This decree excited surprise and indignation in St. Domingo; and when orders for electing a new colonial assembly were issued, many parishes declared that their representatives were in France, and refused to elect others. M. Mauduit and his regiment became the objects of popular resentment: they wore the avowed signal of the royal party, a white feather, in their hats, and were considered as enemies to the planters. The population of the French colony in St. Domingo was estimated at 544,000 souls, exclusive of troops and sailors. The general receipt of the revenue amounted to 14,673,014 livres. The northern district, which begun at the river Massacre, ended at Cape St. Nicholas, and included Tortuga, was divided into twenty-six parishes: it contained 11,996 white inhabitants, and 164,656 slaves; 288 plantations of sugar, 2009 plantations of coffee; 443 of indigo, and sixty-six of cotton. The inhabitants of Port-au-Prince were estimated at 14,754, of whom, 2754 were Whites, 4000 free people of colour, and 8000 slaves; and the whole population of the western district amounted to 205,759–of these, 12,798 were Whites, and 192,961 slaves: it contained 357 sugar plantations, 489 of cotton, 1952 of indigo, and 894 of coffee. o The population of the southern district was estimated at 82,849 souls, of whom 6037 were white, and 76,812 slaves: it contained o: plantations of sugar, 765 of indigo, 234 of cotton, and 214 of cottee. In March, the Methodists in Barbadoes succeeded in bringing their riotous opponents before some magistrates, who obliged the offenders to pay the expences of the prosecution, and dismissed them, upon their promising never to disturb the congregation any more. The Methodists amounted to sixty-six in society. Towards the close of 1790, the Methodists had so far gained a footing in Nevis, that they had found means to procure a chapel. In May, a mutiny broke out among the French soldiers at Tobago: they beat their officers. Some formed garrisons without any officers, others left the island. The town was set on fire, about two o'clock in the morning. Wooden houses and a high wind spread the conflagration in every direction. Some few magazines which stood to windward were preserved — all the rest of the town was reduced to a heap of ashes. The inhabitants were prevented by the soldiers from stopping the progress of the flames. Every avenue was guarded, and no Negro suffered to enter.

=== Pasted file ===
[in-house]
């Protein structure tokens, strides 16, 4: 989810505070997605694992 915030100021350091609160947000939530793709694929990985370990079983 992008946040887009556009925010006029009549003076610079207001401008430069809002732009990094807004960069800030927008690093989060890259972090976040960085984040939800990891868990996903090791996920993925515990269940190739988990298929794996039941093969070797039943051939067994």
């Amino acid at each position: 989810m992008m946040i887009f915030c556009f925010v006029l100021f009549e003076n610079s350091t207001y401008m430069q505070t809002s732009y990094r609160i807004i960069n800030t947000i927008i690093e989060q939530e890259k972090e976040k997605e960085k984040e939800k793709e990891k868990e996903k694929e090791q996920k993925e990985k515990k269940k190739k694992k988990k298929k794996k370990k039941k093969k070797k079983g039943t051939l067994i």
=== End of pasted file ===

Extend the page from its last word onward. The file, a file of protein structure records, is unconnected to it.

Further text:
Edwards, vol. iii. p. 57. Coke's West Indies, vol. ii. pp. 149, 150. 174.; vol. iii. pp. 14. 390, 391. 394, 396. 398, Baron de Wimpfen's St. Domingo, p. 250,